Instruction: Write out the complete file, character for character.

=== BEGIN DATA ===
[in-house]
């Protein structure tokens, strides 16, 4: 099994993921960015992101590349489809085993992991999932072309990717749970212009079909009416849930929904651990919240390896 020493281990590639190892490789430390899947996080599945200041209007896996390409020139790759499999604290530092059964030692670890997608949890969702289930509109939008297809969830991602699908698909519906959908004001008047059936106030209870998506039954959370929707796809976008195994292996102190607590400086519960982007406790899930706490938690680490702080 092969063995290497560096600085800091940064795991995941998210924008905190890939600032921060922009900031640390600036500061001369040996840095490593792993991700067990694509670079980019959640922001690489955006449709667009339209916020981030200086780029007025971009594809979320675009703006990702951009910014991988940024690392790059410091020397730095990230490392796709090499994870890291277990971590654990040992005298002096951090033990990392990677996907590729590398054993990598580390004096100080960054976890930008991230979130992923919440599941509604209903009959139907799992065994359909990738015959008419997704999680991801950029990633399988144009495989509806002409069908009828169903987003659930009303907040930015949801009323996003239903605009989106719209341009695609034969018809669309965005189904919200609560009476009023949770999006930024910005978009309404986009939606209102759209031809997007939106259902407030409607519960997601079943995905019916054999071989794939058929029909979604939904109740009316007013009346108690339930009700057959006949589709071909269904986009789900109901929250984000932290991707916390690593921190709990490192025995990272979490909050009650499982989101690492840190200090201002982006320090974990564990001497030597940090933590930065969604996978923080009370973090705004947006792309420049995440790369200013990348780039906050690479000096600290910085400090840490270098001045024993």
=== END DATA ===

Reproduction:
[in-house]
């Protein structure tokens, strides 16, 4: 099994993921960015992101590349489809085993992991999932072309990717749970212009079909009416849930929904651990919240390896 020493281990590639190892490789430390899947996080599945200041209007896996390409020139790759499999604290530092059964030692670890997608949890969702289930509109939008297809969830991602699908698909519906959908004001008047059936106030209870998506039954959370929707796809976008195994292996102190607590400086519960982007406790899930706490938690680490702080 092969063995290497560096600085800091940064795991995941998210924008905190890939600032921060922009900031640390600036500061001369040996840095490593792993991700067990694509670079980019959640922001690489955006449709667009339209916020981030200086780029007025971009594809979320675009703006990702951009910014991988940024690392790059410091020397730095990230490392796709090499994870890291277990971590654990040992005298002096951090033990990392990677996907590729590398054993990598580390004096100080960054976890930008991230979130992923919440599941509604209903009959139907799992065994359909990738015959008419997704999680991801950029990633399988144009495989509806002409069908009828169903987003659930009303907040930015949801009323996003239903605009989106719209341009695609034969018809669309965005189904919200609560009476009023949770999006930024910005978009309404986009939606209102759209031809997007939106259902407030409607519960997601079943995905019916054999071989794939058929029909979604939904109740009316007013009346108690339930009700057959006949589709071909269904986009789900109901929250984000932290991707916390690593921190709990490192025995990272979490909050009650499982989101690492840190200090201002982006320090974990564990001497030597940090933590930065969604996978923080009370973090705004947006792309420049995440790369200013990348780039906050690479000096600290910085400090840490270098001045024993």